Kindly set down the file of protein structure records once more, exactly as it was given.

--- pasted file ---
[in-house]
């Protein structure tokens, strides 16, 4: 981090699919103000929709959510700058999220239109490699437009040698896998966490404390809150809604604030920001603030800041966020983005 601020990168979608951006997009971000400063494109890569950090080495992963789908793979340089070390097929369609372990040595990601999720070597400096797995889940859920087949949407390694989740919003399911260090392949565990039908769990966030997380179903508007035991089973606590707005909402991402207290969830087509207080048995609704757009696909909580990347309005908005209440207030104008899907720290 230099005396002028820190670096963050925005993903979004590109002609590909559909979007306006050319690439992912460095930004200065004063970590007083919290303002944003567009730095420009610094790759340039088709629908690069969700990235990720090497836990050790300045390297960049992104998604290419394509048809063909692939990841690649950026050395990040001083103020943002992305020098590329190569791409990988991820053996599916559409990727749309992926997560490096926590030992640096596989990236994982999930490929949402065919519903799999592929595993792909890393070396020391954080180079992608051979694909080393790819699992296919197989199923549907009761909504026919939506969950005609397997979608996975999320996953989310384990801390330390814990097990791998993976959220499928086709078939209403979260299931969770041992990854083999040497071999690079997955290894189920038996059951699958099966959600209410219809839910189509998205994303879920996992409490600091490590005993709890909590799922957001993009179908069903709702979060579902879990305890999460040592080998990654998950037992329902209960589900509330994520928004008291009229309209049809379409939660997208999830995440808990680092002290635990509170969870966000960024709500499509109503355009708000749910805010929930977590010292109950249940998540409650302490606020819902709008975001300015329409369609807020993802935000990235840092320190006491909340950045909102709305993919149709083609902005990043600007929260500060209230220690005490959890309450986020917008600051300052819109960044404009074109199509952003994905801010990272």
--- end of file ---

[in-house]
């Protein structure tokens, strides 16, 4: 981090699919103000929709959510700058999220239109490699437009040698896998966490404390809150809604604030920001603030800041966020983005 601020990168979608951006997009971000400063494109890569950090080495992963789908793979340089070390097929369609372990040595990601999720070597400096797995889940859920087949949407390694989740919003399911260090392949565990039908769990966030997380179903508007035991089973606590707005909402991402207290969830087509207080048995609704757009696909909580990347309005908005209440207030104008899907720290 230099005396002028820190670096963050925005993903979004590109002609590909559909979007306006050319690439992912460095930004200065004063970590007083919290303002944003567009730095420009610094790759340039088709629908690069969700990235990720090497836990050790300045390297960049992104998604290419394509048809063909692939990841690649950026050395990040001083103020943002992305020098590329190569791409990988991820053996599916559409990727749309992926997560490096926590030992640096596989990236994982999930490929949402065919519903799999592929595993792909890393070396020391954080180079992608051979694909080393790819699992296919197989199923549907009761909504026919939506969950005609397997979608996975999320996953989310384990801390330390814990097990791998993976959220499928086709078939209403979260299931969770041992990854083999040497071999690079997955290894189920038996059951699958099966959600209410219809839910189509998205994303879920996992409490600091490590005993709890909590799922957001993009179908069903709702979060579902879990305890999460040592080998990654998950037992329902209960589900509330994520928004008291009229309209049809379409939660997208999830995440808990680092002290635990509170969870966000960024709500499509109503355009708000749910805010929930977590010292109950249940998540409650302490606020819902709008975001300015329409369609807020993802935000990235840092320190006491909340950045909102709305993919149709083609902005990043600007929260500060209230220690005490959890309450986020917008600051300052819109960044404009074109199509952003994905801010990272």